China’s integrated refiners wait for release of crude reserve auction details
China’s oil market and refining industry participants are expecting the process Beijing will employ to release its crude oil reserves to be similar with that for other commodities, as they wait for more details of the state’s crude open auction sales, which could be released as early as the end of this week.
The country’s National Food and Strategic Reserves Administration announced Sept. 9 that it will conduct a crude reserve auction, part of Beijing’s serial state reserve release, following the same for cotton, grain, copper, aluminum and zinc.
The crude reserve release aims to ease rising feedstock pressure on the refining industry and integrated refineries are allowed to attend the auction.
“Details of the auction will be released soon, and we expect there are at least three batches of releases by auctions like other commodities,” a Beijing-based analyst said.
The NFSRA has released three batches of state reserves for copper, aluminum and zinc since June 16 when it first announce the public auctions.
A week later on June 22, the administration published details for the release of the first batch, which included volume, bidding date, which was July 5, the year at which the batch of stocks to be released were first put in storage, the producer of the stock as well as its storage location.
About 200 companies attended the auctions for copper, aluminum and zinc and the deals were done below market prices. For example, the highest bid for aluminum was Yuan 18,474/mt on July 5, lower than the closing price of Yuan 19,680/mt for the most active aluminum futures on the Shanghai Futures Exchange on July 5.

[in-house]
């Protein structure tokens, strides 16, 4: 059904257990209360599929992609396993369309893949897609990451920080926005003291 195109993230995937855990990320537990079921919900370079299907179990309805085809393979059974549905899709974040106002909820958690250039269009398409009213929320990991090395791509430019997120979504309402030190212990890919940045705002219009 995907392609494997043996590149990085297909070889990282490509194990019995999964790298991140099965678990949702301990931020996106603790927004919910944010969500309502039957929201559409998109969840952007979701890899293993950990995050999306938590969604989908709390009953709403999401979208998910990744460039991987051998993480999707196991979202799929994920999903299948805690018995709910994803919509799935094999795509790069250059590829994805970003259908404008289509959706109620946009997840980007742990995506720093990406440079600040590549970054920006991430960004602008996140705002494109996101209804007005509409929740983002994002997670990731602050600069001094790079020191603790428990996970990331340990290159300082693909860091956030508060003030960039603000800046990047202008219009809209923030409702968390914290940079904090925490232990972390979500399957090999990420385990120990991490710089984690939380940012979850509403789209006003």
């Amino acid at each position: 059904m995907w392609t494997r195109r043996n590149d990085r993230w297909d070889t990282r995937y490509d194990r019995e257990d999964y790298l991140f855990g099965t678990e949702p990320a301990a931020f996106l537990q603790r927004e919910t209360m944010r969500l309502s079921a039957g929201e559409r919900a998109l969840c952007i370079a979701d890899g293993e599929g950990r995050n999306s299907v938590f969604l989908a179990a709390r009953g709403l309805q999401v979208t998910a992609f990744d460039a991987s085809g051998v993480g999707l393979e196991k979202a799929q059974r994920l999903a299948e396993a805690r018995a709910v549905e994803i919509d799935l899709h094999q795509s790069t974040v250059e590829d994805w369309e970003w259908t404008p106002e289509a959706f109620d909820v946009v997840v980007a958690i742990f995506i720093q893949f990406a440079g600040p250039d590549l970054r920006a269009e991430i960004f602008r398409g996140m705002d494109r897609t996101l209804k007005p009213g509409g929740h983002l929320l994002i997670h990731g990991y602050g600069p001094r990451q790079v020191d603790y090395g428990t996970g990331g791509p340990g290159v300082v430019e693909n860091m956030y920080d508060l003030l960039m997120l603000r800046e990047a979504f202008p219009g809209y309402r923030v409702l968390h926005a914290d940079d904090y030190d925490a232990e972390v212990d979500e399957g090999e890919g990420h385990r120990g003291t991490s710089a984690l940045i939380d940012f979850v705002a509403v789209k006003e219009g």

Analysts with state-owned refineries, consultancy and investment banks have different projections as to the total volume of crude reserve likely to be released — ranging from 3 million mt to 10 million mt (22 million-73 million barrels) — given that China’s current state reserve and commercial crude stock amounted to over 900 million barrels.
“We expect China’s crude imports to grow by 150,000 b/d on the quarter and 300,000 b/d on the year to 10.7 million b/d in Q4 after deducting the high-side SPR release impact of 450,000 b/d from our original forecast. On the low-side impact of 100,000 b/d, the above growth in crude imports will still be 500,000 b/d on quarter,” S&P Global Platts Analytics said in its report dated Sept. 10.
As a result, the world’s top crude importer is likely to see its crude imports decline by at least 2% year on year in 2021, the first reduction since 2001, according to Platts Analytics.
China has been destocking crude oil this year, which led to a 5.7% drop in its crude imports to an average of 10.45 million b/d over January-August, its customs data showed.
The country’s crude stock build was hefty in 2020, most of which were sour grades, when prices had slumped following the COVID-19 outbreak.
On Sept. 13, Dubai crude was assessed at $70.99/b, surging from $39.17/b on Sept. 14 of last year, Platts data showed.